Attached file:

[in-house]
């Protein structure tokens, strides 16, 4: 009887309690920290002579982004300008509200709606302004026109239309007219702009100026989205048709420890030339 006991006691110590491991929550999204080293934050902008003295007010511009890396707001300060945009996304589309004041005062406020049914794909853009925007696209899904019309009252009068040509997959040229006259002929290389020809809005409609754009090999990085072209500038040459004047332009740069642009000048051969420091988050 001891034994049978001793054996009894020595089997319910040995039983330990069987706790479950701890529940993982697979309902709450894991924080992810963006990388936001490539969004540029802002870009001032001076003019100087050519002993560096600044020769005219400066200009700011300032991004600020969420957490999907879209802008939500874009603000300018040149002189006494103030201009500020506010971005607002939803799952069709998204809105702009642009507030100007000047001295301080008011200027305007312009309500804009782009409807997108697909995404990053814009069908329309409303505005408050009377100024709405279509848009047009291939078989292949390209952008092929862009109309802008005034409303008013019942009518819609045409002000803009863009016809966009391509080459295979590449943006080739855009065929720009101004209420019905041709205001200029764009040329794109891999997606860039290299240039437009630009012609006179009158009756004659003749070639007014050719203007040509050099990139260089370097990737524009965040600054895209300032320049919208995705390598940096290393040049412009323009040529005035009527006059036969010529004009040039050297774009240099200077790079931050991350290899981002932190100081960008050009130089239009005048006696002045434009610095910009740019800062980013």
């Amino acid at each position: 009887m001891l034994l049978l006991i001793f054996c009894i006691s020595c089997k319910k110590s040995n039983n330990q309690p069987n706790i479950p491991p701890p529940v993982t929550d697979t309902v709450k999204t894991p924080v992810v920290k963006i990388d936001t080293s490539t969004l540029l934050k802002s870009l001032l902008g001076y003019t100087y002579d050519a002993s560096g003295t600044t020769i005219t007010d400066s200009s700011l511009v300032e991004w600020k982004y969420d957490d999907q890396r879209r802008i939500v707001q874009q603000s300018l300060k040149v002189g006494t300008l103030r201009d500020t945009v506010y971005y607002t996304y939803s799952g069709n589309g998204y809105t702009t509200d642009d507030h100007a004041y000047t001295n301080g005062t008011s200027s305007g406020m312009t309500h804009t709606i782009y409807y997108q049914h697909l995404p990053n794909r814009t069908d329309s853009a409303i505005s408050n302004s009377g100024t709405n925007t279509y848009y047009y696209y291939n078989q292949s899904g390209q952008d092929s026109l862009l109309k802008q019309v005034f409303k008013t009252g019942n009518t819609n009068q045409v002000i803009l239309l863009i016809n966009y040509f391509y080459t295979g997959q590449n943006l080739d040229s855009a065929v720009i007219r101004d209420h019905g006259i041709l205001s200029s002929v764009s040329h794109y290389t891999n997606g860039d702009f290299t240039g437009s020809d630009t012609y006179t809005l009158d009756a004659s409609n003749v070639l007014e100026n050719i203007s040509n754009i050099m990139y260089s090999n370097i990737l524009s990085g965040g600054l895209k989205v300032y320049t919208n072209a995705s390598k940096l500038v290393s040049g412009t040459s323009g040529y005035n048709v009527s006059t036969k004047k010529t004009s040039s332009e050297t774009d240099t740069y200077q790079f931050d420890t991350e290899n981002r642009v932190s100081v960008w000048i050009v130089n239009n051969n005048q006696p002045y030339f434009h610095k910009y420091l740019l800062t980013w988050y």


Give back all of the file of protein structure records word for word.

[in-house]
């Protein structure tokens, strides 16, 4: 009887309690920290002579982004300008509200709606302004026109239309007219702009100026989205048709420890030339 006991006691110590491991929550999204080293934050902008003295007010511009890396707001300060945009996304589309004041005062406020049914794909853009925007696209899904019309009252009068040509997959040229006259002929290389020809809005409609754009090999990085072209500038040459004047332009740069642009000048051969420091988050 001891034994049978001793054996009894020595089997319910040995039983330990069987706790479950701890529940993982697979309902709450894991924080992810963006990388936001490539969004540029802002870009001032001076003019100087050519002993560096600044020769005219400066200009700011300032991004600020969420957490999907879209802008939500874009603000300018040149002189006494103030201009500020506010971005607002939803799952069709998204809105702009642009507030100007000047001295301080008011200027305007312009309500804009782009409807997108697909995404990053814009069908329309409303505005408050009377100024709405279509848009047009291939078989292949390209952008092929862009109309802008005034409303008013019942009518819609045409002000803009863009016809966009391509080459295979590449943006080739855009065929720009101004209420019905041709205001200029764009040329794109891999997606860039290299240039437009630009012609006179009158009756004659003749070639007014050719203007040509050099990139260089370097990737524009965040600054895209300032320049919208995705390598940096290393040049412009323009040529005035009527006059036969010529004009040039050297774009240099200077790079931050991350290899981002932190100081960008050009130089239009005048006696002045434009610095910009740019800062980013």
């Amino acid at each position: 009887m001891l034994l049978l006991i001793f054996c009894i006691s020595c089997k319910k110590s040995n039983n330990q309690p069987n706790i479950p491991p701890p529940v993982t929550d697979t309902v709450k999204t894991p924080v992810v920290k963006i990388d936001t080293s490539t969004l540029l934050k802002s870009l001032l902008g001076y003019t100087y002579d050519a002993s560096g003295t600044t020769i005219t007010d400066s200009s700011l511009v300032e991004w600020k982004y969420d957490d999907q890396r879209r802008i939500v707001q874009q603000s300018l300060k040149v002189g006494t300008l103030r201009d500020t945009v506010y971005y607002t996304y939803s799952g069709n589309g998204y809105t702009t509200d642009d507030h100007a004041y000047t001295n301080g005062t008011s200027s305007g406020m312009t309500h804009t709606i782009y409807y997108q049914h697909l995404p990053n794909r814009t069908d329309s853009a409303i505005s408050n302004s009377g100024t709405n925007t279509y848009y047009y696209y291939n078989q292949s899904g390209q952008d092929s026109l862009l109309k802008q019309v005034f409303k008013t009252g019942n009518t819609n009068q045409v002000i803009l239309l863009i016809n966009y040509f391509y080459t295979g997959q590449n943006l080739d040229s855009a065929v720009i007219r101004d209420h019905g006259i041709l205001s200029s002929v764009s040329h794109y290389t891999n997606g860039d702009f290299t240039g437009s020809d630009t012609y006179t809005l009158d009756a004659s409609n003749v070639l007014e100026n050719i203007s040509n754009i050099m990139y260089s090999n370097i990737l524009s990085g965040g600054l895209k989205v300032y320049t919208n072209a995705s390598k940096l500038v290393s040049g412009t040459s323009g040529y005035n048709v009527s006059t036969k004047k010529t004009s040039s332009e050297t774009d240099t740069y200077q790079f931050d420890t991350e290899n981002r642009v932190s100081v960008w000048i050009v130089n239009n051969n005048q006696p002045y030339f434009h610095k910009y420091l740019l800062t980013w988050y």